Mutualism: Ants and their Insect Partners

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Cambridge University Press, Apr 7, 2008 - Science
A mutualism is an interaction between individuals of two different species of organism in which both benefit from the association. With a focus on mutualisms between ants and aphids, coccids, membracids and lycaenids, this volume provides a detailed account of the many different facets of mutualisms. Mutualistic interactions not only affect the two partners, but can also have consequences for higher levels of organization. By linking theory to case studies, the authors present an integrated account of processes and patterns of mutualistic interactions at different levels of organisation, from individuals to communities to ecosystems. Interactions between ants and their insect partners and their outcomes are explained from a resource-based, cost-benefit perspective. Covering a fascinating and growing subject in modern ecology, this book will be of interest to community and evolutionary ecologists and entomologists, at both research and graduate student level.

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The scope of the problem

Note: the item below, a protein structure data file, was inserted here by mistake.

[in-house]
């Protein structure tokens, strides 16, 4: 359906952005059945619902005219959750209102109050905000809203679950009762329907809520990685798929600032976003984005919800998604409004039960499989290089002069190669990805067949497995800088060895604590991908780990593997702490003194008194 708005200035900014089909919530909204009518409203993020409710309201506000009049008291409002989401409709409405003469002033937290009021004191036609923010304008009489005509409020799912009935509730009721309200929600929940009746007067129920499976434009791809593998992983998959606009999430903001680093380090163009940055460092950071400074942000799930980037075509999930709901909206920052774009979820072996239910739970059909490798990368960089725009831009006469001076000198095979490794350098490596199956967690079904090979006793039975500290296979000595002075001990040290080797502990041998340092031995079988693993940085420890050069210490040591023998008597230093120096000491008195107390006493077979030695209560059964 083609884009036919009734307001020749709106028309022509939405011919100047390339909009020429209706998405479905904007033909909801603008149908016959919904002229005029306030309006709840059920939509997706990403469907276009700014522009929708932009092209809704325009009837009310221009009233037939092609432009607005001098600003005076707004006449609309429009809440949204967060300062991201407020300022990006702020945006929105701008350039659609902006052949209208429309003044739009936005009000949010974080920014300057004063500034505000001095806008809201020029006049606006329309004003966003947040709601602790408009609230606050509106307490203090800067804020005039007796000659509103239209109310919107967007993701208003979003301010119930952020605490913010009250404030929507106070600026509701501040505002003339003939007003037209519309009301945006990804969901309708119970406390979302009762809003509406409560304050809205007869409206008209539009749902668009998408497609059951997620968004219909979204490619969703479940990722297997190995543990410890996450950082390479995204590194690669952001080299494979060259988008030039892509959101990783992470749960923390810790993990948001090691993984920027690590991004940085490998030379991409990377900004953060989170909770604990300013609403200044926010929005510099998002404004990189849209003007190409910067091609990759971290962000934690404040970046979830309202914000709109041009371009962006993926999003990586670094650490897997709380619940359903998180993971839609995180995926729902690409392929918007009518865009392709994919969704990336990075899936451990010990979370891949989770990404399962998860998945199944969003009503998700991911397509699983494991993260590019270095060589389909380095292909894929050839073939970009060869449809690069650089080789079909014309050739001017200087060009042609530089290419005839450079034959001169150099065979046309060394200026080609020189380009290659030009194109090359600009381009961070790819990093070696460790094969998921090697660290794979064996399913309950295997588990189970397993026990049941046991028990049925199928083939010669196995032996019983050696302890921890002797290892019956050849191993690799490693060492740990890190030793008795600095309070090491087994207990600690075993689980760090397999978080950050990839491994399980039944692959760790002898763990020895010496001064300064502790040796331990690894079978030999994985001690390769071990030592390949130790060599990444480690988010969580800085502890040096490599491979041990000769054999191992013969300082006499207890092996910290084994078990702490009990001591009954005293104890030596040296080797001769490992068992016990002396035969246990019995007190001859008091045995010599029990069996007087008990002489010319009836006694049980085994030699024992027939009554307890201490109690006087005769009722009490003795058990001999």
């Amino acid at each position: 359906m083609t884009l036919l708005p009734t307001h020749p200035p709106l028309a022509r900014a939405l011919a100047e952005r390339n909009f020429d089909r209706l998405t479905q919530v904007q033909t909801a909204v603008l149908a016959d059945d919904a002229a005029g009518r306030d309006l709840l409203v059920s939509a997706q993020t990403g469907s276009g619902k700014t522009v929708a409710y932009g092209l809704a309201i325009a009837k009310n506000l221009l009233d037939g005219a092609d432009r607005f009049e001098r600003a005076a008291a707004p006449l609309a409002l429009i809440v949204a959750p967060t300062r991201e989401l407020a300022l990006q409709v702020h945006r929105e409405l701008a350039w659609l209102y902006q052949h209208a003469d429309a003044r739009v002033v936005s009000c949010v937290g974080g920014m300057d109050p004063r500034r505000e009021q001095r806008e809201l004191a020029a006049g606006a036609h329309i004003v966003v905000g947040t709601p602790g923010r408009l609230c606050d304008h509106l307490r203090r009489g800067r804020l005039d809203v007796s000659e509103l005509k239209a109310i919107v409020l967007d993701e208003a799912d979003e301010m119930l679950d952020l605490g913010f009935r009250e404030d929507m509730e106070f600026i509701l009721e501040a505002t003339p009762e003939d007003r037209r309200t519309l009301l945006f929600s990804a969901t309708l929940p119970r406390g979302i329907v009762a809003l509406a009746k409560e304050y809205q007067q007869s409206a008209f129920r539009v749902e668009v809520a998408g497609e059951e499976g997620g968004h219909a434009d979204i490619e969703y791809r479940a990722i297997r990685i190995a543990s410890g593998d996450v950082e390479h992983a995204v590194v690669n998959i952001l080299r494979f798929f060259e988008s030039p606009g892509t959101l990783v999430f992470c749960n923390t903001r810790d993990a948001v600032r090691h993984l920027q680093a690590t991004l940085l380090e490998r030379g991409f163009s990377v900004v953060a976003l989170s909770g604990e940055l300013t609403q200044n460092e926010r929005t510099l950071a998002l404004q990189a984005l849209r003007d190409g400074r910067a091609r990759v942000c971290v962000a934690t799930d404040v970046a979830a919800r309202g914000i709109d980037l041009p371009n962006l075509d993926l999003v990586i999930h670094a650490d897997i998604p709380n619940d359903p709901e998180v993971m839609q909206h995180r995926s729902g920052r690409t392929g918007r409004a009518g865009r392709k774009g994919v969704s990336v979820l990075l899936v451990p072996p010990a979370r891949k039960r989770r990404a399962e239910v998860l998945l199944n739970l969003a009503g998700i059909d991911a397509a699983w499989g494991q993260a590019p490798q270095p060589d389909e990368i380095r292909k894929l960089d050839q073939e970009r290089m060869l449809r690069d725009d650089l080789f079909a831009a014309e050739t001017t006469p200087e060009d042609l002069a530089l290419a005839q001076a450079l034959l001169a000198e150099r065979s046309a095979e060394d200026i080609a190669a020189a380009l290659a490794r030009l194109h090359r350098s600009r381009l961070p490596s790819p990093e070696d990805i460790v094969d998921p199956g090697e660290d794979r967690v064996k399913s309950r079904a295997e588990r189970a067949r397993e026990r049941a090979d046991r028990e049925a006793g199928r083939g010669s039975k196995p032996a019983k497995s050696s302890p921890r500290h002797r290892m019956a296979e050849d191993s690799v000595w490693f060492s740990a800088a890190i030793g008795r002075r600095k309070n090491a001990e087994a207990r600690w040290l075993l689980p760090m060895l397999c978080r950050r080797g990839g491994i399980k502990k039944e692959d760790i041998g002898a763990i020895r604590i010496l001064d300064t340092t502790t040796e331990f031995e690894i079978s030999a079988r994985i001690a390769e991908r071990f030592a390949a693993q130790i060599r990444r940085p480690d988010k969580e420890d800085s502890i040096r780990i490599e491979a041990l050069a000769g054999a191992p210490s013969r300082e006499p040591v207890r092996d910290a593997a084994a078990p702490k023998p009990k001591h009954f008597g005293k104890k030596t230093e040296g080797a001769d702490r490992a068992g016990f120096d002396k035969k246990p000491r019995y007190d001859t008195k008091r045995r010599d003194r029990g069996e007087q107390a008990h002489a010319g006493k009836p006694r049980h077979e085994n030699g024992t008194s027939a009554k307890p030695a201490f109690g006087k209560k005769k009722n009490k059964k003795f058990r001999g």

Historical perspective
Theories on mutualism
Mutualisms between ants and their partners
aphids and ants
Multitrophiclevel interactions
Prospects and conclusions
Species index
Subject index

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Page 188 - The role of resource imbalances in the evolutionary ecology of tropical arboreal ants. Biological Journal of the Linnean Society 61: 153-181, 1997.

About the author (2008)

Bernhard Stadler is a Research Associate in the Department of Animal Ecology at the University of Bayreuth, Germany.

Tony Dixon is Emeritus Professor in the School of Biological Sciences at the University of East Anglia, UK, and author of two previous books with Cambridge University Press: Insect Predator-Prey Dynamics (2000), and Insect Herbivore-Host Dynamics (2005).

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